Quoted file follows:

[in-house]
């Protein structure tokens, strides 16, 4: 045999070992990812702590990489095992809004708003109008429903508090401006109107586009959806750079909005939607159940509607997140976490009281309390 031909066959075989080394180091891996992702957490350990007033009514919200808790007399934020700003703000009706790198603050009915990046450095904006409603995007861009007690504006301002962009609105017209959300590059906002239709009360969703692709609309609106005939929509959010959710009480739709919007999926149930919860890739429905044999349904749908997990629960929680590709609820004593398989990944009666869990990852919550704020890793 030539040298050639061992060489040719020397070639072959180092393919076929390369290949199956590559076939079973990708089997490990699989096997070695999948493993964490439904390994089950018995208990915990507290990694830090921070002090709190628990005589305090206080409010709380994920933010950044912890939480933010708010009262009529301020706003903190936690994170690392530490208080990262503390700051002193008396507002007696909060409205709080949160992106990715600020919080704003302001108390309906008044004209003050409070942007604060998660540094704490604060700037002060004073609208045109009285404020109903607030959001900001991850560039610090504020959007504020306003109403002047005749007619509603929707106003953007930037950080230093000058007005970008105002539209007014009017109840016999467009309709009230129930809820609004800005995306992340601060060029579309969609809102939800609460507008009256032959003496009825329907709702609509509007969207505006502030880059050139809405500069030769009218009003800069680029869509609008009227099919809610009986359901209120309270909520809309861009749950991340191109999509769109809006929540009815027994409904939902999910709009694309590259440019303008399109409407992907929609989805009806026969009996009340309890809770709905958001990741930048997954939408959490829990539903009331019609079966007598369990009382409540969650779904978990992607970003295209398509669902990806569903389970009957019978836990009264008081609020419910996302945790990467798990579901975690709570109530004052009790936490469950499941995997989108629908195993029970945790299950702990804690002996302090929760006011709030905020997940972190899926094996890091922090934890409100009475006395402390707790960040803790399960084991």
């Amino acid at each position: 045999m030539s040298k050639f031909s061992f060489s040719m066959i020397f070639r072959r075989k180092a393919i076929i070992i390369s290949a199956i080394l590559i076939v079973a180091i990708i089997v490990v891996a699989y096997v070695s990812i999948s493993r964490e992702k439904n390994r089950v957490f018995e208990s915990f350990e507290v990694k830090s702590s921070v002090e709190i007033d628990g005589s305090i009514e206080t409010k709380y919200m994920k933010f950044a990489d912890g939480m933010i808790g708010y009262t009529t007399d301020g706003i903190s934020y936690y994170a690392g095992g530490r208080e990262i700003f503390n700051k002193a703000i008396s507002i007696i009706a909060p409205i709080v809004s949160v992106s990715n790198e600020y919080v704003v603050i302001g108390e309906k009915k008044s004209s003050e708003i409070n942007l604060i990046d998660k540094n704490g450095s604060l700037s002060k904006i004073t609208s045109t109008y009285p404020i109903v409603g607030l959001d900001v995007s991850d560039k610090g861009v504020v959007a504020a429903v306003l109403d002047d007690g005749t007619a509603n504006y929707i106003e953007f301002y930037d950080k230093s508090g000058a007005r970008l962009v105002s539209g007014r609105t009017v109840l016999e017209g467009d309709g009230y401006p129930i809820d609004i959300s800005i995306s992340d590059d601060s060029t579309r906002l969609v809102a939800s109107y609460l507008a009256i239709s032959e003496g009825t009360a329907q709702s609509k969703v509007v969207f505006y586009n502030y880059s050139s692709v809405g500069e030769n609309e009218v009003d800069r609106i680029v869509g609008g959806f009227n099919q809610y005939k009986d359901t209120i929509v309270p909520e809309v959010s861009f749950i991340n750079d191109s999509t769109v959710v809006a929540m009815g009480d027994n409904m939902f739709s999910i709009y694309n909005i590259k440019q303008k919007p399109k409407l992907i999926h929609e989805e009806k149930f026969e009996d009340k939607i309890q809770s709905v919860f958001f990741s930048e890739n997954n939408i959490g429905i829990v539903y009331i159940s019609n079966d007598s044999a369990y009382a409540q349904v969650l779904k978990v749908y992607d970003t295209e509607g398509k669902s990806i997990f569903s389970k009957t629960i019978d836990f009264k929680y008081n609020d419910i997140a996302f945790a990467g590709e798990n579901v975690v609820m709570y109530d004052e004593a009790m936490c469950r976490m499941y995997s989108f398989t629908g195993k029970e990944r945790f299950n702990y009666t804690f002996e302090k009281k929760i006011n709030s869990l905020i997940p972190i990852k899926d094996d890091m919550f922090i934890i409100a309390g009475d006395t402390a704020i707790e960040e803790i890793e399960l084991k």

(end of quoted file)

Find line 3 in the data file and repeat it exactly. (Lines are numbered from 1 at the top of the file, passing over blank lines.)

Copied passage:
């Amino acid at each position: 045999m030539s040298k050639f031909s061992f060489s040719m066959i020397f070639r072959r075989k180092a393919i076929i070992i390369s290949a199956i080394l590559i076939v079973a180091i990708i089997v490990v891996a699989y096997v070695s990812i999948s493993r964490e992702k439904n390994r089950v957490f018995e208990s915990f350990e507290v990694k830090s702590s921070v002090e709190i007033d628990g005589s305090i009514e206080t409010k709380y919200m994920k933010f950044a990489d912890g939480m933010i808790g708010y009262t009529t007399d301020g706003i903190s934020y936690y994170a690392g095992g530490r208080e990262i700003f503390n700051k002193a703000i008396s507002i007696i009706a909060p409205i709080v809004s949160v992106s990715n790198e600020y919080v704003v603050i302001g108390e309906k009915k008044s004209s003050e708003i409070n942007l604060i990046d998660k540094n704490g450095s604060l700037s002060k904006i004073t609208s045109t109008y009285p404020i109903v409603g607030l959001d900001v995007s991850d560039k610090g861009v504020v959007a504020a429903v306003l109403d002047d007690g005749t007619a509603n504006y929707i106003e953007f301002y930037d950080k230093s508090g000058a007005r970008l962009v105002s539209g007014r609105t009017v109840l016999e017209g467009d309709g009230y401006p129930i809820d609004i959300s800005i995306s992340d590059d601060s060029t579309r906002l969609v809102a939800s109107y609460l507008a009256i239709s032959e003496g009825t009360a329907q709702s609509k969703v509007v969207f505006y586009n502030y880059s050139s692709v809405g500069e030769n609309e009218v009003d800069r609106i680029v869509g609008g959806f009227n099919q809610y005939k009986d359901t209120i929509v309270p909520e809309v959010s861009f749950i991340n750079d191109s999509t769109v959710v809006a929540m009815g009480d027994n409904m939902f739709s999910i709009y694309n909005i590259k440019q303008k919007p399109k409407l992907i999926h929609e989805e009806k149930f026969e009996d009340k939607i309890q809770s709905v919860f958001f990741s930048e890739n997954n939408i959490g429905i829990v539903y009331i159940s019609n079966d007598s044999a369990y009382a409540q349904v969650l779904k978990v749908y992607d970003t295209e509607g398509k669902s990806i997990f569903s389970k009957t629960i019978d836990f009264k929680y008081n609020d419910i997140a996302f945790a990467g590709e798990n579901v975690v609820m709570y109530d004052e004593a009790m936490c469950r976490m499941y995997s989108f398989t629908g195993k029970e990944r945790f299950n702990y009666t804690f002996e302090k009281k929760i006011n709030s869990l905020i997940p972190i990852k899926d094996d890091m919550f922090i934890i409100a309390g009475d006395t402390a704020i707790e960040e803790i890793e399960l084991k």